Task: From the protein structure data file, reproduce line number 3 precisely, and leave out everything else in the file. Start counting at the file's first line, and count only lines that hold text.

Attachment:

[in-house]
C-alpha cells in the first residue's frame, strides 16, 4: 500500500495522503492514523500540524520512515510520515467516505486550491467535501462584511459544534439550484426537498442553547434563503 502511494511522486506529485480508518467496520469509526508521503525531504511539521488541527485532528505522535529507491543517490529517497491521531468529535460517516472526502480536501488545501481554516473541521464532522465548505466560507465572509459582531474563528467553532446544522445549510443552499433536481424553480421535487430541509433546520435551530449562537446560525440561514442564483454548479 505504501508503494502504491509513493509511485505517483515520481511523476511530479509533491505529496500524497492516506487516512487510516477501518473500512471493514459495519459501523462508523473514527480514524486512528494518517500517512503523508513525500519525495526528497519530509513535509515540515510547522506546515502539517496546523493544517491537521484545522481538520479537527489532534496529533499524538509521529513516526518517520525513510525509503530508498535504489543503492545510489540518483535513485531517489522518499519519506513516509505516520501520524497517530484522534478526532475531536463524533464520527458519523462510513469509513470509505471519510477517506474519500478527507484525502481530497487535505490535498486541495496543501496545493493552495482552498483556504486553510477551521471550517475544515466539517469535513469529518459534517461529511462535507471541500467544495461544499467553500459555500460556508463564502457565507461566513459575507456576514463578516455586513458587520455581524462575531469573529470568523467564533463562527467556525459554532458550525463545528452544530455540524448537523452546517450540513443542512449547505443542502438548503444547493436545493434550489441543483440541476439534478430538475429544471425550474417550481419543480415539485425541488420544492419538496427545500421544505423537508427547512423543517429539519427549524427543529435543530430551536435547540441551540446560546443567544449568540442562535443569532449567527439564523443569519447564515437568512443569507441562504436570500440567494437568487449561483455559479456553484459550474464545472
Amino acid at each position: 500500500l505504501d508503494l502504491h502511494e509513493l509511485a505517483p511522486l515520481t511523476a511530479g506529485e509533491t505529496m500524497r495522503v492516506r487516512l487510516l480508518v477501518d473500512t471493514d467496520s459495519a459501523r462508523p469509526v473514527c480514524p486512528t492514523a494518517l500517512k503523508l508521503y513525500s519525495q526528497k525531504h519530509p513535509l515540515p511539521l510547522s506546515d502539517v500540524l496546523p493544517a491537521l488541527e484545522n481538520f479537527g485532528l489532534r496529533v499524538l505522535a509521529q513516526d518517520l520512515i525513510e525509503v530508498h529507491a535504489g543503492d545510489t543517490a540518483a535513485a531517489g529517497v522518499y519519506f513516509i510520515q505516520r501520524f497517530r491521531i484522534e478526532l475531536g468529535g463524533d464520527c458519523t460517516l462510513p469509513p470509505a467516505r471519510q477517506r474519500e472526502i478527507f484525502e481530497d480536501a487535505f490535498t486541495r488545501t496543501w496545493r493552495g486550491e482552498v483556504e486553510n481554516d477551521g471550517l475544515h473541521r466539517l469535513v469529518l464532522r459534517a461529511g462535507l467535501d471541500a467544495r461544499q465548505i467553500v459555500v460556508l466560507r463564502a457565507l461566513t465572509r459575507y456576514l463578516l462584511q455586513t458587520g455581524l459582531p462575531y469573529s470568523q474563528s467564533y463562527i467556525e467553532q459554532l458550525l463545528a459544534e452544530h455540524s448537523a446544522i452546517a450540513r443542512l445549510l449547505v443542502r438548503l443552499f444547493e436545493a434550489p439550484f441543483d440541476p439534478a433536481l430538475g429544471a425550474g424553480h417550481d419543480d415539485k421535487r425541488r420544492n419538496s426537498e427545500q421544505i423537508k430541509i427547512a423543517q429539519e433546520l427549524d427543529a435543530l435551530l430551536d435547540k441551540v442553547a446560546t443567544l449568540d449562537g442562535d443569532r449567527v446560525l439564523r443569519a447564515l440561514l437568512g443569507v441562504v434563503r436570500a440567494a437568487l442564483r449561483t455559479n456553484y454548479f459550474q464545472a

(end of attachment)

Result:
Amino acid at each position: 500500500l505504501d508503494l502504491h502511494e509513493l509511485a505517483p511522486l515520481t511523476a511530479g506529485e509533491t505529496m500524497r495522503v492516506r487516512l487510516l480508518v477501518d473500512t471493514d467496520s459495519a459501523r462508523p469509526v473514527c480514524p486512528t492514523a494518517l500517512k503523508l508521503y513525500s519525495q526528497k525531504h519530509p513535509l515540515p511539521l510547522s506546515d502539517v500540524l496546523p493544517a491537521l488541527e484545522n481538520f479537527g485532528l489532534r496529533v499524538l505522535a509521529q513516526d518517520l520512515i525513510e525509503v530508498h529507491a535504489g543503492d545510489t543517490a540518483a535513485a531517489g529517497v522518499y519519506f513516509i510520515q505516520r501520524f497517530r491521531i484522534e478526532l475531536g468529535g463524533d464520527c458519523t460517516l462510513p469509513p470509505a467516505r471519510q477517506r474519500e472526502i478527507f484525502e481530497d480536501a487535505f490535498t486541495r488545501t496543501w496545493r493552495g486550491e482552498v483556504e486553510n481554516d477551521g471550517l475544515h473541521r466539517l469535513v469529518l464532522r459534517a461529511g462535507l467535501d471541500a467544495r461544499q465548505i467553500v459555500v460556508l466560507r463564502a457565507l461566513t465572509r459575507y456576514l463578516l462584511q455586513t458587520g455581524l459582531p462575531y469573529s470568523q474563528s467564533y463562527i467556525e467553532q459554532l458550525l463545528a459544534e452544530h455540524s448537523a446544522i452546517a450540513r443542512l445549510l449547505v443542502r438548503l443552499f444547493e436545493a434550489p439550484f441543483d440541476p439534478a433536481l430538475g429544471a425550474g424553480h417550481d419543480d415539485k421535487r425541488r420544492n419538496s426537498e427545500q421544505i423537508k430541509i427547512a423543517q429539519e433546520l427549524d427543529a435543530l435551530l430551536d435547540k441551540v442553547a446560546t443567544l449568540d449562537g442562535d443569532r449567527v446560525l439564523r443569519a447564515l440561514l437568512g443569507v441562504v434563503r436570500a440567494a437568487l442564483r449561483t455559479n456553484y454548479f459550474q464545472a